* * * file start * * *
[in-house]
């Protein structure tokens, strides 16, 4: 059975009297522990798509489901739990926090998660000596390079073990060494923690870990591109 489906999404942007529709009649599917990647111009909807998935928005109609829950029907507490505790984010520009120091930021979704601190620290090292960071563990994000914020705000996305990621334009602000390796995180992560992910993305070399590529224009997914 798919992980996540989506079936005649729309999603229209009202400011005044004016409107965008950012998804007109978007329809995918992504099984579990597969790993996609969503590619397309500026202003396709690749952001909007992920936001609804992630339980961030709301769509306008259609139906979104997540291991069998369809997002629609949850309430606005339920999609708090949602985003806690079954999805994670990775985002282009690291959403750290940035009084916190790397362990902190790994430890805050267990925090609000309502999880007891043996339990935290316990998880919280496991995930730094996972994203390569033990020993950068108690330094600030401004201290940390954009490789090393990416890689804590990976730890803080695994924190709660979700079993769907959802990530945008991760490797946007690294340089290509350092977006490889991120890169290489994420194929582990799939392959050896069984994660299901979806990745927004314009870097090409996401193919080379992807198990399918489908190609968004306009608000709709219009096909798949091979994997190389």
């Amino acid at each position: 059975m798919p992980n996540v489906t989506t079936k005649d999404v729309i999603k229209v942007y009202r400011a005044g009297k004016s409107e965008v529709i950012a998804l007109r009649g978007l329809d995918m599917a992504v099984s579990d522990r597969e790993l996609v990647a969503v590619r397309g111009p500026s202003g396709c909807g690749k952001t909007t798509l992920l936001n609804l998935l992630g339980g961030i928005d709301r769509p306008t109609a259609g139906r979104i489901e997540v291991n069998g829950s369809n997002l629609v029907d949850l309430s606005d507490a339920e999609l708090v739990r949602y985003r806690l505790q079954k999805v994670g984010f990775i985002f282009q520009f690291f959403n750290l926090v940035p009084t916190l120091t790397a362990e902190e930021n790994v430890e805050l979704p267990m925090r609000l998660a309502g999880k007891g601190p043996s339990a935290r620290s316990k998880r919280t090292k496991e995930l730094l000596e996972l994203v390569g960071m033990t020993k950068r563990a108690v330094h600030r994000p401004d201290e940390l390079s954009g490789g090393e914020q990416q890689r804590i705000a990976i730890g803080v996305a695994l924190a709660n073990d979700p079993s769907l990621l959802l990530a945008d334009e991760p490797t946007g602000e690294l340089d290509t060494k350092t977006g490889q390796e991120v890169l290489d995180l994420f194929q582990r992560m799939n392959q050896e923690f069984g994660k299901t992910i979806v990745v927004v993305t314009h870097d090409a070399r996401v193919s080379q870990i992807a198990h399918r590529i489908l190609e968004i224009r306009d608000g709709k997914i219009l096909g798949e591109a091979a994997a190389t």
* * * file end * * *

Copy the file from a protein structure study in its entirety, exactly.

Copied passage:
[in-house]
């Protein structure tokens, strides 16, 4: 059975009297522990798509489901739990926090998660000596390079073990060494923690870990591109 489906999404942007529709009649599917990647111009909807998935928005109609829950029907507490505790984010520009120091930021979704601190620290090292960071563990994000914020705000996305990621334009602000390796995180992560992910993305070399590529224009997914 798919992980996540989506079936005649729309999603229209009202400011005044004016409107965008950012998804007109978007329809995918992504099984579990597969790993996609969503590619397309500026202003396709690749952001909007992920936001609804992630339980961030709301769509306008259609139906979104997540291991069998369809997002629609949850309430606005339920999609708090949602985003806690079954999805994670990775985002282009690291959403750290940035009084916190790397362990902190790994430890805050267990925090609000309502999880007891043996339990935290316990998880919280496991995930730094996972994203390569033990020993950068108690330094600030401004201290940390954009490789090393990416890689804590990976730890803080695994924190709660979700079993769907959802990530945008991760490797946007690294340089290509350092977006490889991120890169290489994420194929582990799939392959050896069984994660299901979806990745927004314009870097090409996401193919080379992807198990399918489908190609968004306009608000709709219009096909798949091979994997190389």
């Amino acid at each position: 059975m798919p992980n996540v489906t989506t079936k005649d999404v729309i999603k229209v942007y009202r400011a005044g009297k004016s409107e965008v529709i950012a998804l007109r009649g978007l329809d995918m599917a992504v099984s579990d522990r597969e790993l996609v990647a969503v590619r397309g111009p500026s202003g396709c909807g690749k952001t909007t798509l992920l936001n609804l998935l992630g339980g961030i928005d709301r769509p306008t109609a259609g139906r979104i489901e997540v291991n069998g829950s369809n997002l629609v029907d949850l309430s606005d507490a339920e999609l708090v739990r949602y985003r806690l505790q079954k999805v994670g984010f990775i985002f282009q520009f690291f959403n750290l926090v940035p009084t916190l120091t790397a362990e902190e930021n790994v430890e805050l979704p267990m925090r609000l998660a309502g999880k007891g601190p043996s339990a935290r620290s316990k998880r919280t090292k496991e995930l730094l000596e996972l994203v390569g960071m033990t020993k950068r563990a108690v330094h600030r994000p401004d201290e940390l390079s954009g490789g090393e914020q990416q890689r804590i705000a990976i730890g803080v996305a695994l924190a709660n073990d979700p079993s769907l990621l959802l990530a945008d334009e991760p490797t946007g602000e690294l340089d290509t060494k350092t977006g490889q390796e991120v890169l290489d995180l994420f194929q582990r992560m799939n392959q050896e923690f069984g994660k299901t992910i979806v990745v927004v993305t314009h870097d090409a070399r996401v193919s080379q870990i992807a198990h399918r590529i489908l190609e968004i224009r306009d608000g709709k997914i219009l096909g798949e591109a091979a994997a190389t």